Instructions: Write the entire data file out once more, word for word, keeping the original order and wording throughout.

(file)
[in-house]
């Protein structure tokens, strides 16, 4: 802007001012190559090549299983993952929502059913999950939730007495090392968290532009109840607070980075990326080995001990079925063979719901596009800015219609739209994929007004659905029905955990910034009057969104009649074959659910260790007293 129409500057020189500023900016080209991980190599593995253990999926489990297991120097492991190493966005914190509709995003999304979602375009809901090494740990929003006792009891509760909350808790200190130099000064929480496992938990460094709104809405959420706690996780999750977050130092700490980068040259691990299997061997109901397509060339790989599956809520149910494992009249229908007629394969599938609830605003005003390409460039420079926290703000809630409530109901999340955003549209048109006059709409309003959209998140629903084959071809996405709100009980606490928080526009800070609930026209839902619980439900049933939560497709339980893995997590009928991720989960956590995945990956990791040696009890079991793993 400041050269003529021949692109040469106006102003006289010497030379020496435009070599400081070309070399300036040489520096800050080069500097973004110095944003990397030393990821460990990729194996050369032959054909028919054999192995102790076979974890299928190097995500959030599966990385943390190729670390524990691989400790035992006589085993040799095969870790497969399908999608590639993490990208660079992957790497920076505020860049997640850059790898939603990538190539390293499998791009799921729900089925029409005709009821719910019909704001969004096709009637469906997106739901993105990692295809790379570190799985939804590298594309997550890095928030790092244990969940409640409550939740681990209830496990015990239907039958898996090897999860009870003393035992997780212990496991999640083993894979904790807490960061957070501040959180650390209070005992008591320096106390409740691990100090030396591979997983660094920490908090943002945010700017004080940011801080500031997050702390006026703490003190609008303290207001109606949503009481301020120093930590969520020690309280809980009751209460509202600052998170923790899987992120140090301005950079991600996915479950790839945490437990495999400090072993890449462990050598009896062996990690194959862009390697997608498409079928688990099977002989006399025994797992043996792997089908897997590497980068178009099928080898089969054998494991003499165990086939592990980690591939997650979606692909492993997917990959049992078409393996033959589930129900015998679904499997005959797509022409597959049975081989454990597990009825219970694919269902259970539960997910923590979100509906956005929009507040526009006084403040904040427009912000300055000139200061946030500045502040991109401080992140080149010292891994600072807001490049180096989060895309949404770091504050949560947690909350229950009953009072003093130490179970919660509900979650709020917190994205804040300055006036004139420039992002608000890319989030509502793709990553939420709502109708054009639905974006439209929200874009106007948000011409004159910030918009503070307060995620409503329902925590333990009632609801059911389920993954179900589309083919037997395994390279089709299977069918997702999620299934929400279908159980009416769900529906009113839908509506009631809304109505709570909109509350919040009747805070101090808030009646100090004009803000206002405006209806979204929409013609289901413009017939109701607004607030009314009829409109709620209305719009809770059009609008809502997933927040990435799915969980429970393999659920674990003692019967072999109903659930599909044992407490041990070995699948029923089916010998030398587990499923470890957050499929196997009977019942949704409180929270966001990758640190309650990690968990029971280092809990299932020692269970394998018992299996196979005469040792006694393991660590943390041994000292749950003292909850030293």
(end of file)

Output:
[in-house]
């Protein structure tokens, strides 16, 4: 802007001012190559090549299983993952929502059913999950939730007495090392968290532009109840607070980075990326080995001990079925063979719901596009800015219609739209994929007004659905029905955990910034009057969104009649074959659910260790007293 129409500057020189500023900016080209991980190599593995253990999926489990297991120097492991190493966005914190509709995003999304979602375009809901090494740990929003006792009891509760909350808790200190130099000064929480496992938990460094709104809405959420706690996780999750977050130092700490980068040259691990299997061997109901397509060339790989599956809520149910494992009249229908007629394969599938609830605003005003390409460039420079926290703000809630409530109901999340955003549209048109006059709409309003959209998140629903084959071809996405709100009980606490928080526009800070609930026209839902619980439900049933939560497709339980893995997590009928991720989960956590995945990956990791040696009890079991793993 400041050269003529021949692109040469106006102003006289010497030379020496435009070599400081070309070399300036040489520096800050080069500097973004110095944003990397030393990821460990990729194996050369032959054909028919054999192995102790076979974890299928190097995500959030599966990385943390190729670390524990691989400790035992006589085993040799095969870790497969399908999608590639993490990208660079992957790497920076505020860049997640850059790898939603990538190539390293499998791009799921729900089925029409005709009821719910019909704001969004096709009637469906997106739901993105990692295809790379570190799985939804590298594309997550890095928030790092244990969940409640409550939740681990209830496990015990239907039958898996090897999860009870003393035992997780212990496991999640083993894979904790807490960061957070501040959180650390209070005992008591320096106390409740691990100090030396591979997983660094920490908090943002945010700017004080940011801080500031997050702390006026703490003190609008303290207001109606949503009481301020120093930590969520020690309280809980009751209460509202600052998170923790899987992120140090301005950079991600996915479950790839945490437990495999400090072993890449462990050598009896062996990690194959862009390697997608498409079928688990099977002989006399025994797992043996792997089908897997590497980068178009099928080898089969054998494991003499165990086939592990980690591939997650979606692909492993997917990959049992078409393996033959589930129900015998679904499997005959797509022409597959049975081989454990597990009825219970694919269902259970539960997910923590979100509906956005929009507040526009006084403040904040427009912000300055000139200061946030500045502040991109401080992140080149010292891994600072807001490049180096989060895309949404770091504050949560947690909350229950009953009072003093130490179970919660509900979650709020917190994205804040300055006036004139420039992002608000890319989030509502793709990553939420709502109708054009639905974006439209929200874009106007948000011409004159910030918009503070307060995620409503329902925590333990009632609801059911389920993954179900589309083919037997395994390279089709299977069918997702999620299934929400279908159980009416769900529906009113839908509506009631809304109505709570909109509350919040009747805070101090808030009646100090004009803000206002405006209806979204929409013609289901413009017939109701607004607030009314009829409109709620209305719009809770059009609008809502997933927040990435799915969980429970393999659920674990003692019967072999109903659930599909044992407490041990070995699948029923089916010998030398587990499923470890957050499929196997009977019942949704409180929270966001990758640190309650990690968990029971280092809990299932020692269970394998018992299996196979005469040792006694393991660590943390041994000292749950003292909850030293």